Portal matches myeloma patients to clinical care

By Jenni Spinner contact

- Last updated on GMT

(rightdx/iStock via Getty Images Plus)
(rightdx/iStock via Getty Images Plus)

Related tags: Cancer, Oncology, Clinical trials, Patient recruitment

HealthTree is a crowdsourcing platform that enables patients diagnosed with the rare blood cancer to find clinical trials and contribute to a cure.

Myeloma is a relatively uncommon form of cancer; the American Cancer Society reports a few more than 32,000 new cases are diagnosed in the US each year, out of the estimated 1.8m total overall cancer diagnoses. Still, those diagnosed myeloma patients and their doctors are highly interested in pursuing a cure and beating the blood cancer.

HealthTree.org ​is a crowdsourcing platform that seeks to match up myeloma patients with clinical research studies. Outsourcing-Pharma (OSP) recently chatted with founder Jenny Ahlstrom (JA) about the organization’s mission, and how they’re working to enlist the help of patients to accelerate development of therapies to treat the disease.

OSP: Could you please tell me the ‘elevator presentation’ of HealthTree.org—what it is, what it does, who you’re looking to connect with, and why you stand out in the industry?

JA: HealthTree is a data registry and tool that patients benefit from over the course of their disease. Patients receive benefits while they contribute to cancer research; you can think of it like an online crowdsourcing platform that enables patients to explore treatment options, find clinical trials based on their stage of disease and lab values, and contribute their de-identified data to accelerate research and chat anonymously with their "myeloma twins", other patients whose diseases have similar genetic traits.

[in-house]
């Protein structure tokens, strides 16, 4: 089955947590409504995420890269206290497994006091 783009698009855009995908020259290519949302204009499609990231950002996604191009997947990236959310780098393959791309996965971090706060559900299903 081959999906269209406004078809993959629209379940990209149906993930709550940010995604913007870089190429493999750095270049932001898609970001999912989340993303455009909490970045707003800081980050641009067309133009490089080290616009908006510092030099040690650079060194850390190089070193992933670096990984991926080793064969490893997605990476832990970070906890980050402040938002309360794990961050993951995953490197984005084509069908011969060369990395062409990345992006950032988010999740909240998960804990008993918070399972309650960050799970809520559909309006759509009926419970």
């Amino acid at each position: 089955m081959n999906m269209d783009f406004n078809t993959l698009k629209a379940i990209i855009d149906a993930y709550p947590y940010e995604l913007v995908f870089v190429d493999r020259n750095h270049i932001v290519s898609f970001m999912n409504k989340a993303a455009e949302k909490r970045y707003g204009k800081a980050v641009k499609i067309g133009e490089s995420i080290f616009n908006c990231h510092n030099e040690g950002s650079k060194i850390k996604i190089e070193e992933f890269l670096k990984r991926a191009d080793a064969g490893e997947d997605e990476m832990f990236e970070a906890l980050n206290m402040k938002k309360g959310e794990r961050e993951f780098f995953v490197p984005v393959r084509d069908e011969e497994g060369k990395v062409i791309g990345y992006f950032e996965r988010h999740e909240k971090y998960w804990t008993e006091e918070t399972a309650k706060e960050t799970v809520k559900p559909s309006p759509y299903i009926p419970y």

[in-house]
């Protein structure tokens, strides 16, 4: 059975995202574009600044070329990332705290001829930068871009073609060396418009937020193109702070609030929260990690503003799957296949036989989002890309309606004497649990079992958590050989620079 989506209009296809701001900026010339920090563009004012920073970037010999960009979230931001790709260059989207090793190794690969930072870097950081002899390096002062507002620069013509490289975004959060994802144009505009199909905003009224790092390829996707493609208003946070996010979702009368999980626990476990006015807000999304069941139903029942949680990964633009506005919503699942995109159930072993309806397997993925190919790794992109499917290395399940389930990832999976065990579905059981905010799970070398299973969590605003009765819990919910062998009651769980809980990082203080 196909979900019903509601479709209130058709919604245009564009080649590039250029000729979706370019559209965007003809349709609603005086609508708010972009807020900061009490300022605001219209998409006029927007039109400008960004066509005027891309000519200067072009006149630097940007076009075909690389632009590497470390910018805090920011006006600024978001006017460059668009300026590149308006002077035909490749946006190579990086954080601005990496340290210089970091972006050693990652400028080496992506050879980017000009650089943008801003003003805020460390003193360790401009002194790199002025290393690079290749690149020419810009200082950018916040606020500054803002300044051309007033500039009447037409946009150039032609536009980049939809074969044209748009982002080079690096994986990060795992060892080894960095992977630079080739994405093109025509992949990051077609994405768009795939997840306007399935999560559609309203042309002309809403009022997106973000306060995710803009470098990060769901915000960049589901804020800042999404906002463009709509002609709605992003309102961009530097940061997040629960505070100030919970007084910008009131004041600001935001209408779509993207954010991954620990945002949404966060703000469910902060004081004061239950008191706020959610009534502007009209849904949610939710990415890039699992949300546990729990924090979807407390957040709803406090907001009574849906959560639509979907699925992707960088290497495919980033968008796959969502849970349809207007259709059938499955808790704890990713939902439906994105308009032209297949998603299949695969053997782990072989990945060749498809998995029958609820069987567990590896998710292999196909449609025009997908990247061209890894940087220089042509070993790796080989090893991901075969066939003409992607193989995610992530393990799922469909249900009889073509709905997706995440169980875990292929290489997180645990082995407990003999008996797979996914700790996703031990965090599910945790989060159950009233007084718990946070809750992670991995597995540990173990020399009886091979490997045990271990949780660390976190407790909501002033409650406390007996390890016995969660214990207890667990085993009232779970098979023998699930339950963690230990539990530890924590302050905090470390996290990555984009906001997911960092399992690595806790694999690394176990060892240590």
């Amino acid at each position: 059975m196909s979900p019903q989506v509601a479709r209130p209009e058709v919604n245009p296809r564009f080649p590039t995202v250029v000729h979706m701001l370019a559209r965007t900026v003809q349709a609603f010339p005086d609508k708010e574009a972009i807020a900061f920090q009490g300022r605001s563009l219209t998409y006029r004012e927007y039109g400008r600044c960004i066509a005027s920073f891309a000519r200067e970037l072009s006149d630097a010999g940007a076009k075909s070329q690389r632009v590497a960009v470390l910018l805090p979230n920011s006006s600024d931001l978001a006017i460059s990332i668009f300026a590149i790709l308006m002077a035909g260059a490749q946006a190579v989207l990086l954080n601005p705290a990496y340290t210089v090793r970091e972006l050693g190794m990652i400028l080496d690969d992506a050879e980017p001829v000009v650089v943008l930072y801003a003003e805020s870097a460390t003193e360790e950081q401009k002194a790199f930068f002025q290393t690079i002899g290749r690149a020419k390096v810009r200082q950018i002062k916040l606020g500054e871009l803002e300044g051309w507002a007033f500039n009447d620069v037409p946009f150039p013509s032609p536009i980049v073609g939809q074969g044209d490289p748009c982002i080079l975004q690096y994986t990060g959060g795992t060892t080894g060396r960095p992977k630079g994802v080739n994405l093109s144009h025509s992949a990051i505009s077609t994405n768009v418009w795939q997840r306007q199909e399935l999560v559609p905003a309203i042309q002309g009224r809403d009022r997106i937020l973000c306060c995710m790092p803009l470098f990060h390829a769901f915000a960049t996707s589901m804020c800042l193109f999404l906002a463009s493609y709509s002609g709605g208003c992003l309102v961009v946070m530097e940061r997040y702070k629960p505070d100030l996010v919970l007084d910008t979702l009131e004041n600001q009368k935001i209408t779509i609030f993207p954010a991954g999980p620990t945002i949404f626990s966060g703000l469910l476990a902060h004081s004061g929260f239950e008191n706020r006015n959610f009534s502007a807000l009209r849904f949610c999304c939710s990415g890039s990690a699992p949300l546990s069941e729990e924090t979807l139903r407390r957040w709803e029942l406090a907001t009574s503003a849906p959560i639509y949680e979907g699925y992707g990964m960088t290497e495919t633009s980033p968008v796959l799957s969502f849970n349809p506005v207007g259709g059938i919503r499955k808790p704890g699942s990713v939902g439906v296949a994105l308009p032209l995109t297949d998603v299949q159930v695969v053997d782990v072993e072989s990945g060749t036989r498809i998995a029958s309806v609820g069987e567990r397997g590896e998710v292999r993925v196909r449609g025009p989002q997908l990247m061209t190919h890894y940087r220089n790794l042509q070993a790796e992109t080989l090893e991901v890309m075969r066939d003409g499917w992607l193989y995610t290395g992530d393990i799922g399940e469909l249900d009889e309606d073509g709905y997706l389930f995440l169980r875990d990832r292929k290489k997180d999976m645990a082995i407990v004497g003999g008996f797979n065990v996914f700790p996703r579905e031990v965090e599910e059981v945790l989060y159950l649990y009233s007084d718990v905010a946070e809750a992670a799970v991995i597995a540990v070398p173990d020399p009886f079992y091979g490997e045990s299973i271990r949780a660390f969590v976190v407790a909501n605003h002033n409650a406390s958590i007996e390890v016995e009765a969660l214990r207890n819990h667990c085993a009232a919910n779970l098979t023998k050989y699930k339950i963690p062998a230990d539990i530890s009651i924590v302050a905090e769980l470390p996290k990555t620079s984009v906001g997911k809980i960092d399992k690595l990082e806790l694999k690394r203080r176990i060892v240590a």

What makes us stand out is our ability to go back to patients over and over again to accelerate future research.

OSP: Please tell me about myeloma—how many patients are diagnosed, how therapies and research have evolved, and unique challenges the disease faces in the clinical research realm.

JA: Currently there are approximately 120,000 living myeloma patients, with approximately 32,000 new diagnoses each year. There has been a lot of development in myeloma research. There are currently over 15 approved therapies that can be used in combination.

According to the Wall Street Journal, there has been more development in myeloma than any other cancer. Half of the patients die within five years of their diagnosis.

While there are many new treatments on the horizon, the challenge will be to discover which therapies can be used in the right combination and in the right order for the right patient.

OSP: I imagine your status as a myeloma patient yourself gives you a very unique perspective. Could you please tell us a little bit about that?

OSP_HealthTreeMyeloma_JA
Jenny Ahlstrom, founder, Healthtree

JA: I was diagnosed with multiple myeloma in 2010 after my family had recently relocated to Mexico. As a mother of six, I was immediately determined to fight this disease to be around for my kids. I started the CrowdCare Foundation, The Myeloma Crowd and eventually the HealthTree portal because I felt so lost after my diagnosis.